Political will is essential in eliminating child labour
It has been 20 years since the publication of Myron Weiner’s classic, “The Child and State in India.” Tragically, the findings of the study remain relevant to our contemporary times, bearing strong resonance to the existence of child labour in Bangladesh.
Even though Weiner’s research examines the factors associated with the existence of child labour in India, Weiner’s central argument identifies the employment of children as a cultural practice where hierarchy and strict notions of class and caste values predominate. The study articulates that child labour has been eliminated in countries where universal primary education was implemented despite opposition from business groups.
While the universalization of primary education faced opposition from the industrialists, the states were able to implement it due to intense pressure from the trade unions. In poverty-stricken medieval Europe, child labour was very much in vogue. Children were paid significantly less than adults and worked longer hours, and they were not unionized.
This made them vulnerable to exploitation and created unemployment for adults. As a consequence, the trade unions severely opposed child labour and pushed the state in outlawing it.
The situation in contemporary Bangladesh is very similar to the circumstances that Weiner describes in his classic book about child labour and education policies in India -- the debates framed along similar lines. NGOs that work for labour rights campaign for better work conditions of children instead of helping with the enforcement of the ban on child labour.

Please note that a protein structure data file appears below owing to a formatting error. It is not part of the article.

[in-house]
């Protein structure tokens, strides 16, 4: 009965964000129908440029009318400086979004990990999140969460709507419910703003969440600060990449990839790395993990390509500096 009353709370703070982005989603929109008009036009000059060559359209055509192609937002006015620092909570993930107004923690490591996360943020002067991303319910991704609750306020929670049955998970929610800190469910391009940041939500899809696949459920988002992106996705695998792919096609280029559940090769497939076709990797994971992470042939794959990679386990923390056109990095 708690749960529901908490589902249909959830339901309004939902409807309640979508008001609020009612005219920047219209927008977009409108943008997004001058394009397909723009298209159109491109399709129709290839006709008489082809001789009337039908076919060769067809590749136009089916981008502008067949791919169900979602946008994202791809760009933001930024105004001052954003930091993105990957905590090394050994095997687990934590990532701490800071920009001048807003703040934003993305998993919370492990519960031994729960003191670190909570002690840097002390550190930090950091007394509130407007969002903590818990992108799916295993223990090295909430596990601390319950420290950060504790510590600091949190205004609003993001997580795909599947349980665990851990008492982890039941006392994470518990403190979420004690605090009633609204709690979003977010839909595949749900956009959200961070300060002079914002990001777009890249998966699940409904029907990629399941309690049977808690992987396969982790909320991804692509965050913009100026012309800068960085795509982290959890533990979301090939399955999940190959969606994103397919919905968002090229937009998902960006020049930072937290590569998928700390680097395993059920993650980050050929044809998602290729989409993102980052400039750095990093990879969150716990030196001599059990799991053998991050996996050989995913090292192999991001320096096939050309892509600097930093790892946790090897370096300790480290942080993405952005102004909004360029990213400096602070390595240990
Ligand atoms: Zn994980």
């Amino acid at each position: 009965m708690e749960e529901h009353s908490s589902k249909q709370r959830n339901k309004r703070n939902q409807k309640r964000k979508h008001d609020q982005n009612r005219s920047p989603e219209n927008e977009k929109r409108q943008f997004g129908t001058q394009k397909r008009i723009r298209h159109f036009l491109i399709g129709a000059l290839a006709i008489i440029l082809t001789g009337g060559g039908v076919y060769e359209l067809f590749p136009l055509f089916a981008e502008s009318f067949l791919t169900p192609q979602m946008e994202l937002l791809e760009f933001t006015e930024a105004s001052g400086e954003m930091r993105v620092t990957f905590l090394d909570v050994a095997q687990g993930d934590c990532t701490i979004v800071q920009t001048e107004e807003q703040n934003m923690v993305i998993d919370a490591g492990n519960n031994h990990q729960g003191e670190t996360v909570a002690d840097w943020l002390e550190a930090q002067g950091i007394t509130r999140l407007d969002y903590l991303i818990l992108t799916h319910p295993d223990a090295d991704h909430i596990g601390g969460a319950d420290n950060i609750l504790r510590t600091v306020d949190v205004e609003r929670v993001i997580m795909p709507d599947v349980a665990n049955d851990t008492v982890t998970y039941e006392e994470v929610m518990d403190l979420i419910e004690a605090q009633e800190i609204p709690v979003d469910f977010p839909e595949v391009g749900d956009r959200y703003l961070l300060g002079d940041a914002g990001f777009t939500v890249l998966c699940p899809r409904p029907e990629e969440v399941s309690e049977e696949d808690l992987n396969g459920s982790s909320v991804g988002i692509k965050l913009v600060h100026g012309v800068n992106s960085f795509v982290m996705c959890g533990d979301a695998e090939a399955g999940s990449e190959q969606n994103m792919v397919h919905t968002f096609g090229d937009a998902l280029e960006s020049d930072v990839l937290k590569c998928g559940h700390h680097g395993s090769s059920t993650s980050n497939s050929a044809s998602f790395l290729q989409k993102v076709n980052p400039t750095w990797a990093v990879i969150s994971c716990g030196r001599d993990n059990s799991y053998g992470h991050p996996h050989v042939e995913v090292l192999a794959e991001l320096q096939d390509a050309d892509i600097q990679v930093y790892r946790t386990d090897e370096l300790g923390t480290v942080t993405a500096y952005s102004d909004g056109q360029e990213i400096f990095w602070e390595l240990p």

The debates are constructed within a particular framework that subtly legitimizes child labour despite its ban. The media hardly provides any news coverage on the plight of these children. Perhaps, we are too immune to the sufferings of the poor, so it is not seen worthy of public discussion.
By and large, children of the poor are seen as economic objects -- cheap labour to be precise, where formal schooling is seen as an impediment to acquiring apprenticeship. Hence, children as young as four work in factories, car repair shops, and other cottage industries.
They make ends meet to pave their way into the job market. The hazardous work conditions decrease the long-run productivity of our economy as it increases the burden of non-communicable diseases. Many believe that 14 is too old to start, and expertise needs to be obtained from a much younger age -- hence this practice continues, and many children fall into the vicious trap of illiteracy.
Other post-colonial and industrialized countries eliminated child labour through the implementation of compulsory education. Even though all these countries largely differed in their historical circumstances, they all viewed education as necessary for children.
In Western countries, religion and trade unions played a major role, whereas, in other post-colonial countries like China and Korea, nationalist narratives were framed centred on the provision of better education for children.